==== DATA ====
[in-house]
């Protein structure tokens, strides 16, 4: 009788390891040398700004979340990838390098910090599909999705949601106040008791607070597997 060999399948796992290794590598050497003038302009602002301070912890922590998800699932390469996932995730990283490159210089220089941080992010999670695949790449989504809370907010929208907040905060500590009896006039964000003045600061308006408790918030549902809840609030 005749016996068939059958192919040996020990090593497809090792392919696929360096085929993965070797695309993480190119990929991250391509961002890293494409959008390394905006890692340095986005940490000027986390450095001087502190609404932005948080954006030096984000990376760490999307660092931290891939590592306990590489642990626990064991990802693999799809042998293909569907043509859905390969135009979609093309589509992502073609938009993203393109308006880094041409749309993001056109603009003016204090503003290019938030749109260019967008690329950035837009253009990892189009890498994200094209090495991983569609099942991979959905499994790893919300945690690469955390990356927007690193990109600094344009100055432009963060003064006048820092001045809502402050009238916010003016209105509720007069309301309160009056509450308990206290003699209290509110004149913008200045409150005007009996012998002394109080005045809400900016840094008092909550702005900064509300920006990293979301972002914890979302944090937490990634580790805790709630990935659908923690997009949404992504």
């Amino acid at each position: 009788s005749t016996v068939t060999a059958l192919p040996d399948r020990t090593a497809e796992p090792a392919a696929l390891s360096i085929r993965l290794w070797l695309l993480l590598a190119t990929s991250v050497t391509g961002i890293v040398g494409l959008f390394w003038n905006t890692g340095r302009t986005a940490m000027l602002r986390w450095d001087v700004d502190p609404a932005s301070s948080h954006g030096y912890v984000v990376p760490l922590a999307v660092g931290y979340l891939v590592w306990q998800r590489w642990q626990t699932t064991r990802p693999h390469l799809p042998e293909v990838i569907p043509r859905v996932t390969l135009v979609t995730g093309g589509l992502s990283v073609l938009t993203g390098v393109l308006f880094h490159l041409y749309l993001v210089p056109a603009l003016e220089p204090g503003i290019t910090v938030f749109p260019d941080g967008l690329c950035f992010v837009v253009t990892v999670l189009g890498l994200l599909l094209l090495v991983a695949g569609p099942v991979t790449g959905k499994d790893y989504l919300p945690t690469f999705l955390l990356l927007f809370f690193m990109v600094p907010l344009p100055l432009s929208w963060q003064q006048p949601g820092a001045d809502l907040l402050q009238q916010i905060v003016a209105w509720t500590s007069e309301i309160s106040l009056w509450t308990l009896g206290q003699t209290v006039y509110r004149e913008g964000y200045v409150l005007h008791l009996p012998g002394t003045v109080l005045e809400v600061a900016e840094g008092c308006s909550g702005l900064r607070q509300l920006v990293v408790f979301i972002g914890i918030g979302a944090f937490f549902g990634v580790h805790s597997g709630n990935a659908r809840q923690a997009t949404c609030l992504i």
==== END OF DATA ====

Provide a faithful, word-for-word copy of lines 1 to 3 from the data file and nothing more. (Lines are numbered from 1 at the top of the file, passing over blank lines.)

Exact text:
[in-house]
């Protein structure tokens, strides 16, 4: 009788390891040398700004979340990838390098910090599909999705949601106040008791607070597997 060999399948796992290794590598050497003038302009602002301070912890922590998800699932390469996932995730990283490159210089220089941080992010999670695949790449989504809370907010929208907040905060500590009896006039964000003045600061308006408790918030549902809840609030 005749016996068939059958192919040996020990090593497809090792392919696929360096085929993965070797695309993480190119990929991250391509961002890293494409959008390394905006890692340095986005940490000027986390450095001087502190609404932005948080954006030096984000990376760490999307660092931290891939590592306990590489642990626990064991990802693999799809042998293909569907043509859905390969135009979609093309589509992502073609938009993203393109308006880094041409749309993001056109603009003016204090503003290019938030749109260019967008690329950035837009253009990892189009890498994200094209090495991983569609099942991979959905499994790893919300945690690469955390990356927007690193990109600094344009100055432009963060003064006048820092001045809502402050009238916010003016209105509720007069309301309160009056509450308990206290003699209290509110004149913008200045409150005007009996012998002394109080005045809400900016840094008092909550702005900064509300920006990293979301972002914890979302944090937490990634580790805790709630990935659908923690997009949404992504």
């Amino acid at each position: 009788s005749t016996v068939t060999a059958l192919p040996d399948r020990t090593a497809e796992p090792a392919a696929l390891s360096i085929r993965l290794w070797l695309l993480l590598a190119t990929s991250v050497t391509g961002i890293v040398g494409l959008f390394w003038n905006t890692g340095r302009t986005a940490m000027l602002r986390w450095d001087v700004d502190p609404a932005s301070s948080h954006g030096y912890v984000v990376p760490l922590a999307v660092g931290y979340l891939v590592w306990q998800r590489w642990q626990t699932t064991r990802p693999h390469l799809p042998e293909v990838i569907p043509r859905v996932t390969l135009v979609t995730g093309g589509l992502s990283v073609l938009t993203g390098v393109l308006f880094h490159l041409y749309l993001v210089p056109a603009l003016e220089p204090g503003i290019t910090v938030f749109p260019d941080g967008l690329c950035f992010v837009v253009t990892v999670l189009g890498l994200l599909l094209l090495v991983a695949g569609p099942v991979t790449g959905k499994d790893y989504l919300p945690t690469f999705l955390l990356l927007f809370f690193m990109v600094p907010l344009p100055l432009s929208w963060q003064q006048p949601g820092a001045d809502l907040l402050q009238q916010i905060v003016a209105w509720t500590s007069e309301i309160s106040l009056w509450t308990l009896g206290q003699t209290v006039y509110r004149e913008g964000y200045v409150l005007h008791l009996p012998g002394t003045v109080l005045e809400v600061a900016e840094g008092c308006s909550g702005l900064r607070q509300l920006v990293v408790f979301i972002g914890i918030g979302a944090f937490f549902g990634v580790h805790s597997g709630n990935a659908r809840q923690a997009t949404c609030l992504i």